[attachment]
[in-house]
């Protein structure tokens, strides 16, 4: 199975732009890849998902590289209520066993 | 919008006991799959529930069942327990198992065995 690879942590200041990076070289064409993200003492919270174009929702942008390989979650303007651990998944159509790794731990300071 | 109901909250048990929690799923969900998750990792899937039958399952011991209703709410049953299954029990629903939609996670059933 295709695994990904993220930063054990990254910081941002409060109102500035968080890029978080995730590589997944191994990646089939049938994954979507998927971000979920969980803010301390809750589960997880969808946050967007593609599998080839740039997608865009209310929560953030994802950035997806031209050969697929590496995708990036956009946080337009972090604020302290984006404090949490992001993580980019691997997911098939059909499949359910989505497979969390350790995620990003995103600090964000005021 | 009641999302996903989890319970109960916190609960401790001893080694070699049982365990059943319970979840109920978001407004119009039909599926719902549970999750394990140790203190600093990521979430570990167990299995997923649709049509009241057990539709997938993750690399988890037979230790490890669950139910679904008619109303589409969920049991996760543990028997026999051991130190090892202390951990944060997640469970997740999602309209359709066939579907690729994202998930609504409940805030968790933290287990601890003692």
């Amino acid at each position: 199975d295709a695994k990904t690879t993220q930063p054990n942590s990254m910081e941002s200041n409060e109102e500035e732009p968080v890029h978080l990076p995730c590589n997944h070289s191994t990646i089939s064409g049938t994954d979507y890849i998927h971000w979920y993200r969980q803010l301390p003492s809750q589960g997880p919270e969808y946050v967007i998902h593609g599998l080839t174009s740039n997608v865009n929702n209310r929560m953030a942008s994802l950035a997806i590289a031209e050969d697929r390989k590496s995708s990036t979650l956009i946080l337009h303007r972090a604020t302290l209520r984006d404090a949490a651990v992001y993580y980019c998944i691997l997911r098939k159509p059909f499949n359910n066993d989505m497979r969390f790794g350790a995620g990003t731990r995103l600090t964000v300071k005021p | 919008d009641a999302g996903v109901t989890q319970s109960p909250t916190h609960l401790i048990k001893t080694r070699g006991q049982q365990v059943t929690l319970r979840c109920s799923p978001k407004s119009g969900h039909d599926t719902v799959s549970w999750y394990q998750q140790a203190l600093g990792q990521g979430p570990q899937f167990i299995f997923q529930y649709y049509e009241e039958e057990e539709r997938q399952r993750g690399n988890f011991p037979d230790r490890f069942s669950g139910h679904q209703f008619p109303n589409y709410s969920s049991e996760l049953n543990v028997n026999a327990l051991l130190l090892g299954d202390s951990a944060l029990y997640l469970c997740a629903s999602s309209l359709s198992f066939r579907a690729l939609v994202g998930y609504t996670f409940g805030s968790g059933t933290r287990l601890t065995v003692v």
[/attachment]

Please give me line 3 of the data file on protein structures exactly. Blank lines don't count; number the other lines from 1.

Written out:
């Amino acid at each position: 199975d295709a695994k990904t690879t993220q930063p054990n942590s990254m910081e941002s200041n409060e109102e500035e732009p968080v890029h978080l990076p995730c590589n997944h070289s191994t990646i089939s064409g049938t994954d979507y890849i998927h971000w979920y993200r969980q803010l301390p003492s809750q589960g997880p919270e969808y946050v967007i998902h593609g599998l080839t174009s740039n997608v865009n929702n209310r929560m953030a942008s994802l950035a997806i590289a031209e050969d697929r390989k590496s995708s990036t979650l956009i946080l337009h303007r972090a604020t302290l209520r984006d404090a949490a651990v992001y993580y980019c998944i691997l997911r098939k159509p059909f499949n359910n066993d989505m497979r969390f790794g350790a995620g990003t731990r995103l600090t964000v300071k005021p | 919008d009641a999302g996903v109901t989890q319970s109960p909250t916190h609960l401790i048990k001893t080694r070699g006991q049982q365990v059943t929690l319970r979840c109920s799923p978001k407004s119009g969900h039909d599926t719902v799959s549970w999750y394990q998750q140790a203190l600093g990792q990521g979430p570990q899937f167990i299995f997923q529930y649709y049509e009241e039958e057990e539709r997938q399952r993750g690399n988890f011991p037979d230790r490890f069942s669950g139910h679904q209703f008619p109303n589409y709410s969920s049991e996760l049953n543990v028997n026999a327990l051991l130190l090892g299954d202390s951990a944060l029990y997640l469970c997740a629903s999602s309209l359709s198992f066939r579907a690729l939609v994202g998930y609504t996670f409940g805030s968790g059933t933290r287990l601890t065995v003692v």